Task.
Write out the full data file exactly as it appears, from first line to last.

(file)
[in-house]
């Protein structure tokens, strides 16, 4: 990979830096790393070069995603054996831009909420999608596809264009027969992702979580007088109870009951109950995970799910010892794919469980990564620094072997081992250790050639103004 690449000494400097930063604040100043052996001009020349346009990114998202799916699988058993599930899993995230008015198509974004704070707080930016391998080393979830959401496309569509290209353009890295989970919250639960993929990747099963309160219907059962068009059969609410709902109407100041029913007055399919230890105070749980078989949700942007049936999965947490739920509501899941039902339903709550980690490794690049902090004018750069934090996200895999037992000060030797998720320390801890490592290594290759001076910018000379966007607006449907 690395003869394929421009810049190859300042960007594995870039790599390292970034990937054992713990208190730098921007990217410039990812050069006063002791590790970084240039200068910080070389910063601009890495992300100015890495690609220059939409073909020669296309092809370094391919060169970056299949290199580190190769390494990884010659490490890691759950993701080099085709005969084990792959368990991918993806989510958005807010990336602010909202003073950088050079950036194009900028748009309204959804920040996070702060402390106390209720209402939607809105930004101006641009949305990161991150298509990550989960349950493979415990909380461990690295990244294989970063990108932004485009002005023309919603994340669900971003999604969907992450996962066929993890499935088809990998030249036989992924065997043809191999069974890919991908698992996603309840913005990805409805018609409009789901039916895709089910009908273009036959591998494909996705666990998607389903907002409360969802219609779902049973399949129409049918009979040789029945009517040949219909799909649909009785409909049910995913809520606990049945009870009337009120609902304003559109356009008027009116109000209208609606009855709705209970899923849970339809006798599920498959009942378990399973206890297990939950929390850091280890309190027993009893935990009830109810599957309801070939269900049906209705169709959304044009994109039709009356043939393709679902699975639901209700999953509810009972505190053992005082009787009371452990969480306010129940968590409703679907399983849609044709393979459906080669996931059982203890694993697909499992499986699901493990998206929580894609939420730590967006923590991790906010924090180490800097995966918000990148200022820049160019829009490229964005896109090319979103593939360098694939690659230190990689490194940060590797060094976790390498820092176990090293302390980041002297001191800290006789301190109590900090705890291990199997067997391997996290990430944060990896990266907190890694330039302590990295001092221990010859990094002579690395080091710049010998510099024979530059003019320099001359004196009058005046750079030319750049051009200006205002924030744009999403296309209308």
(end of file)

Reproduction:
[in-house]
């Protein structure tokens, strides 16, 4: 990979830096790393070069995603054996831009909420999608596809264009027969992702979580007088109870009951109950995970799910010892794919469980990564620094072997081992250790050639103004 690449000494400097930063604040100043052996001009020349346009990114998202799916699988058993599930899993995230008015198509974004704070707080930016391998080393979830959401496309569509290209353009890295989970919250639960993929990747099963309160219907059962068009059969609410709902109407100041029913007055399919230890105070749980078989949700942007049936999965947490739920509501899941039902339903709550980690490794690049902090004018750069934090996200895999037992000060030797998720320390801890490592290594290759001076910018000379966007607006449907 690395003869394929421009810049190859300042960007594995870039790599390292970034990937054992713990208190730098921007990217410039990812050069006063002791590790970084240039200068910080070389910063601009890495992300100015890495690609220059939409073909020669296309092809370094391919060169970056299949290199580190190769390494990884010659490490890691759950993701080099085709005969084990792959368990991918993806989510958005807010990336602010909202003073950088050079950036194009900028748009309204959804920040996070702060402390106390209720209402939607809105930004101006641009949305990161991150298509990550989960349950493979415990909380461990690295990244294989970063990108932004485009002005023309919603994340669900971003999604969907992450996962066929993890499935088809990998030249036989992924065997043809191999069974890919991908698992996603309840913005990805409805018609409009789901039916895709089910009908273009036959591998494909996705666990998607389903907002409360969802219609779902049973399949129409049918009979040789029945009517040949219909799909649909009785409909049910995913809520606990049945009870009337009120609902304003559109356009008027009116109000209208609606009855709705209970899923849970339809006798599920498959009942378990399973206890297990939950929390850091280890309190027993009893935990009830109810599957309801070939269900049906209705169709959304044009994109039709009356043939393709679902699975639901209700999953509810009972505190053992005082009787009371452990969480306010129940968590409703679907399983849609044709393979459906080669996931059982203890694993697909499992499986699901493990998206929580894609939420730590967006923590991790906010924090180490800097995966918000990148200022820049160019829009490229964005896109090319979103593939360098694939690659230190990689490194940060590797060094976790390498820092176990090293302390980041002297001191800290006789301190109590900090705890291990199997067997391997996290990430944060990896990266907190890694330039302590990295001092221990010859990094002579690395080091710049010998510099024979530059003019320099001359004196009058005046750079030319750049051009200006205002924030744009999403296309209308």